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The Do’s and Don’ts of Developing Dry Eye Treatments

Bringing physicians together with entrepreneurs and industry can generate some clear insights.

Preeya Gupta, MD, of Duke University Eye Center, led a conversation called “Evolution of the Dry Eye Market” at October’s Ophthalmology Innovation Summit, held just prior to the annual meeting of the American Academy of Ophthalmology.

Here are five distinct takeaways delivered by the panel.

Develop for the Markets of Tomorrow

Before he was chairman of Oyster Point Pharmaceuticals, Michael Ackermann, PhD, worked with a team developing an implantable device. It looked promising, but it was expensive. The team decided to abandon the program, realizing that it was no longer realistic to think the device would receive a high- dollar CPT code to cover the cost of the procedure. “Where I think that’s really relevant today is that we need to remember we’re not developing for what the market is now, we’re developing for the market that we’re going to be launching into, and the market that we’re going to be competing in for years to come,” he said.

Innovation Begets Innovation

Caroline Blackie, OD, PhD, medical director, ocular surface disease at Johnson & Johnson Vision Care, said successful innovation can provide an opportunity to change the way medicine is practiced, to have a profound effect on patients’ lives. In a previous position at TearScience, she saw that there was a significant lack of clarity over not only why meibomian gland dysfunction should be seen as important, but even what it was. The company realized that it was extremely unlikely that doctors would physically manipulate the gland to evacuate stagnant content, for rehabilitation. So, the firm innovated a device that would perform that function. What no one expected was that because the technology worked, a number of other device treatments now exist with an add-on manual expression of the gland. “So the base point,” she maintained, “is that when you innovate something that truly works, you have the opportunity to change the face of medicine.”

Don’t Skimp on Your Supply Chain

Quinton Oswald, CEO of Notal Vision, added that for venture- backed companies, venture capitalists sometimes think that the chemistry, manufacturing, and controls phase can be done at the end. But that’s not the case, he said. A company should start early on with its supply chain because products can fail at the approval level due to lack of control. “Push very hard on your boards to allow you to invest in that specific area,” Oswald said.

Clinical Trial Design Is Key … and Complicated

Dr. Blackie stated that clinical trial design, whether for a diagnostic or therapeutic product candidate, comes down to knowing what you’re doing, why you’re doing it, and how to measure it. She said the “why” is usually to try to elevate and potentially transform the patient experience. But for the “what” and “how,” there needs to be extreme clarity about what component or components of the ocular surface system are to be affected and perturbed. “As we think about the dry eye patient and how we collect that patient, if we think about the system in general it becomes overwhelmingly complex,” Dr. Blackie continued. “We really need to titrate and drill down to what components of that system we’re looking to address so that we can home in on the appropriate metric.”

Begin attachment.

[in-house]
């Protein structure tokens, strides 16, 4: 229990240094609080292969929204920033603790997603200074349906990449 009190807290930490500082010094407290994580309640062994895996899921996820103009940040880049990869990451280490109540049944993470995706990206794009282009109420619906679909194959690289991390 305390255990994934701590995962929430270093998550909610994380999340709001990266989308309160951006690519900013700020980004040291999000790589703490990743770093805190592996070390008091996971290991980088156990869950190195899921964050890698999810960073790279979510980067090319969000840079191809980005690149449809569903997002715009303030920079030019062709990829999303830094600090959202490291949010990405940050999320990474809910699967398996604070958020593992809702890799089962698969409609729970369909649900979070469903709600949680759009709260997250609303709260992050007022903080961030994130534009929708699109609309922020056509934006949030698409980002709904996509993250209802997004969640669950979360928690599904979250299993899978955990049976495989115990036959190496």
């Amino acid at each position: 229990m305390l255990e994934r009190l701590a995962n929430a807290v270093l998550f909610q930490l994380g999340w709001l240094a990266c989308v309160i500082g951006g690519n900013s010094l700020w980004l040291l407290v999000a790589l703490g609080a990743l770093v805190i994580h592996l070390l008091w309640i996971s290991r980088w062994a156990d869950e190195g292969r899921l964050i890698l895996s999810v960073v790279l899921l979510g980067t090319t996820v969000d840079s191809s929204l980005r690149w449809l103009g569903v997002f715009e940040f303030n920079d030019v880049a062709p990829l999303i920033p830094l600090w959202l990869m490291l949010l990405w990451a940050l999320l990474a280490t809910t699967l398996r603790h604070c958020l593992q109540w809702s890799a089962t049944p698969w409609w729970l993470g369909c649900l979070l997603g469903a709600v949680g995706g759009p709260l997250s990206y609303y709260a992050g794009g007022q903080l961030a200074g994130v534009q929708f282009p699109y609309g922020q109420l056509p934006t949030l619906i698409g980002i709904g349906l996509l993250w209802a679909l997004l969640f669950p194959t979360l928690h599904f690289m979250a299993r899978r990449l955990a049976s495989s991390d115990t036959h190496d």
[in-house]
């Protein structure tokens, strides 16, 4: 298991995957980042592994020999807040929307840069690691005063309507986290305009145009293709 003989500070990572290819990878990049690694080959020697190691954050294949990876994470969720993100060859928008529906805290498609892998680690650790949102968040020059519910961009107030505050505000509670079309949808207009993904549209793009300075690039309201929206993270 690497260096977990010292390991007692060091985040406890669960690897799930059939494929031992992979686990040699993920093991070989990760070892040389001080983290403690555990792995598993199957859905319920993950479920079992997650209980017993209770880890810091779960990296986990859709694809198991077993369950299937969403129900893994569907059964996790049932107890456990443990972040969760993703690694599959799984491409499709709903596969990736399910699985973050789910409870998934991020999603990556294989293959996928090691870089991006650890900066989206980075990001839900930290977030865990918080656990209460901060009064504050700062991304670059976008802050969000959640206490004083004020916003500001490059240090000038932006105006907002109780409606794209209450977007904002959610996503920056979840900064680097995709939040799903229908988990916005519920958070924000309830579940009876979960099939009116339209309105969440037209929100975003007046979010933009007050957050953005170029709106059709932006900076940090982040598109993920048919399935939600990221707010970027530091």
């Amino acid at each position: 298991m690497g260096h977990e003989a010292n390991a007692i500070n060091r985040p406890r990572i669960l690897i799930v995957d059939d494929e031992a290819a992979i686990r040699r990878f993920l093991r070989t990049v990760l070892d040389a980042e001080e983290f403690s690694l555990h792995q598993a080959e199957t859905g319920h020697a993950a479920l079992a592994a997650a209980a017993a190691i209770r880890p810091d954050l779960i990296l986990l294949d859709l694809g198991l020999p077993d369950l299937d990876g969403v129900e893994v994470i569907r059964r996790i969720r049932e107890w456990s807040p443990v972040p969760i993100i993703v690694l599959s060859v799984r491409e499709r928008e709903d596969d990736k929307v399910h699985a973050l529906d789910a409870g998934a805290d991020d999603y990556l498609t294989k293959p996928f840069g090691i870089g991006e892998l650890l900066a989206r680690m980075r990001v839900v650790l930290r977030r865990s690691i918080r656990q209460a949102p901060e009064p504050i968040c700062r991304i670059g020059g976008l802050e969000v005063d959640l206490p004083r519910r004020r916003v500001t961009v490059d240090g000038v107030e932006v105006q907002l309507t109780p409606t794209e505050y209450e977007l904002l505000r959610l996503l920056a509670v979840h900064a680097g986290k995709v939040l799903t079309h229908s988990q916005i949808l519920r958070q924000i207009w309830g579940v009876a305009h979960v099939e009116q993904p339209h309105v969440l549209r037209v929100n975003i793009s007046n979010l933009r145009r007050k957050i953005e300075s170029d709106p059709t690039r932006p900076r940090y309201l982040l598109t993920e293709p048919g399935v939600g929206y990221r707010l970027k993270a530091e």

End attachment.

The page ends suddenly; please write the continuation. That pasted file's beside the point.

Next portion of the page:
Headwinds Are Good

Christian Roesky, MD, PhD, managing director and CEO at Novaliq, said his group encountered resistance to its decision to try to redefine cyclosporine for dry eye disease. People didn’t believe its use could be improved after 10 years on the market, but eventually the treatment succeeded. “We need headwinds,” Dr. Roesky explained. “If we just follow trends, we will not explore something new.” Want to hear more? At the upcoming OIS meeting at SECO, clinical leaders will share their perspective on the latest developments in treating Dry Eye Disease, including predictions on where they see the market going.

The purpose of this exclusive half-day meeting is to showcase ophthalmic innovations under development for the optometric community. The meeting also create opportunities for clinicians and industry professionals to connect and exchange insights on the future of the sector.

This is a must-attend program for any practitioner interested in advancing their practice to the next level. The summit is being conveniently held at the Marriott New Orleans Downtown, across from the Convention Center. Register ASAP and block out your schedule for Thursday, February 21 from noon until 6:00 PM. Go to https://ois.net/ois-seco- 2019/register/ to register.

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